So, where are my words of wisdom? Hahaha! My first bit of advice is probably not to listen to me, as I co-captain this sinking ship. However, here are some things I’ve learned so far:
- Do not, under any circumstances, allow my husband to help our son with homework. This only makes things worse. No matter how badly I lose my shit, it’s 1,000 times worse when he helps him. Neither of them know when to just be quiet, so they argue and argue and no one wins. This helps me find some patience sometimes when I know I have to pull it together or the house will fall rapidly into a scene from “Shameless.” (Disclaimer: My husband is amazing. He’s an incredible father. He also doesn’t have the stomach for the useless arguing and banter and lack of effort coming from our little angel. I don’t know many people who would. Remember when I told you I’ve dropped some f-bombs?)
- Praise, praise, praise. When kids are actually doing what they’re supposed to, tell them. It’s hard to find those moments lately.
- Stop checking grades so often. It causes trauma in the family, and is simply not worth it.
- Sometimes mediocre work is all we can expect, and right now, that is okay.
- If kids are truly working throughout the day, but they still hand in late work, it’s okay. Tomorrow is a new day.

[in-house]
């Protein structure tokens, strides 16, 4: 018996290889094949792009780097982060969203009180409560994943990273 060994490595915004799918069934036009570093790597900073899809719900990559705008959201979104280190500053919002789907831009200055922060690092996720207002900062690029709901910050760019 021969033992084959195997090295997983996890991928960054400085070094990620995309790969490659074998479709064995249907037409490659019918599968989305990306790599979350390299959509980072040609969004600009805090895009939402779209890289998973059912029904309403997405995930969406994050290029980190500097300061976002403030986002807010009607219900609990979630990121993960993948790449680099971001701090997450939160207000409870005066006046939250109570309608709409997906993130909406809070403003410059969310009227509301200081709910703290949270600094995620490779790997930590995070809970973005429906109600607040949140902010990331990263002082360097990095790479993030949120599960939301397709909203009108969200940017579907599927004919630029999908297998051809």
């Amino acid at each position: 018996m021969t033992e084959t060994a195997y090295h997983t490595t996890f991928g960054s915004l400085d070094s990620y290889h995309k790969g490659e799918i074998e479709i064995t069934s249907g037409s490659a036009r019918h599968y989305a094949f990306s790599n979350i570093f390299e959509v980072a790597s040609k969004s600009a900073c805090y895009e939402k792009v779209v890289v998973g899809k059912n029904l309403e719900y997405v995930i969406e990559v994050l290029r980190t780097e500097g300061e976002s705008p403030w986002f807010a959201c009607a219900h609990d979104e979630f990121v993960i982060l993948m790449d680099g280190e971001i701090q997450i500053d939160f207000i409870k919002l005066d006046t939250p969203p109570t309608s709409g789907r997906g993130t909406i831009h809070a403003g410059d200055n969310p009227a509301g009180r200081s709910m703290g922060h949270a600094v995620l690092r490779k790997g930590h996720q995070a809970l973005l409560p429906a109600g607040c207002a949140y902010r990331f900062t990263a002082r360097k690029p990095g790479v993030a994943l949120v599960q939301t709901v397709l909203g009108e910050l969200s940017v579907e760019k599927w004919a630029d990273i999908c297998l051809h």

- Frequent breaks are a must! Our son runs with his dad every few days, he bakes cookies during “creative time,” and he sometimes just looks at memes. This has to be okay right now.
- Go outside as much as you can. All of you. It’s healing.
- At the end of the day, have fun together. We play games or watch a movie almost every night as a family. It’s helped us have good times even if we’ve had a really bad day together.
- It’s okay to not be okay. Sometimes, we all feel frustrated, we say things we shouldn’t say, we swear, we cry, or we just feel sad. Feel those feels, but then find the things to be grateful for and focus on them. Maybe even write them down. I’ve found a TON to be grateful for right now, especially being able to walk every day and having more time with my family.
- Speaking of writing things down, it may be a good time for you (and your kids, although mine refuse) to keep a journal of what’s happening in your home and in our world right now. It’s soothing to write and it’s an excellent record of this crazy time.
- Also, breathe! School districts of the world, take a breath and stop keeping such high expectations! If we’re struggling in a house with two parents who work (from home right now) in education, imagine what is happening in the homes of students who aren’t as fortunate, or who struggle with abuse, lack of resources, etc. It makes me really sad for so many kids and families.
- Do your best to not compare your situation to others, unless it makes you feel better. This may mean limiting the social media, even in this time when we’re all looking for connections. Sometimes less is more. It makes me feel bad when I see the happy kids doing their schoolwork while their parents bake fresh bread, plant their herb garden, sew some masks, and organize their closets all in one afternoon. Step away from the Facebook!
Again, I’m not sure why you’d want any advice from me, but do know that if you’re struggling, you are definitely not alone. I’m taking everything one day at a time, and I’m practically counting the minutes until Friday, when my kids won’t have school for 10 days! THANK YOU, BABY JESUS!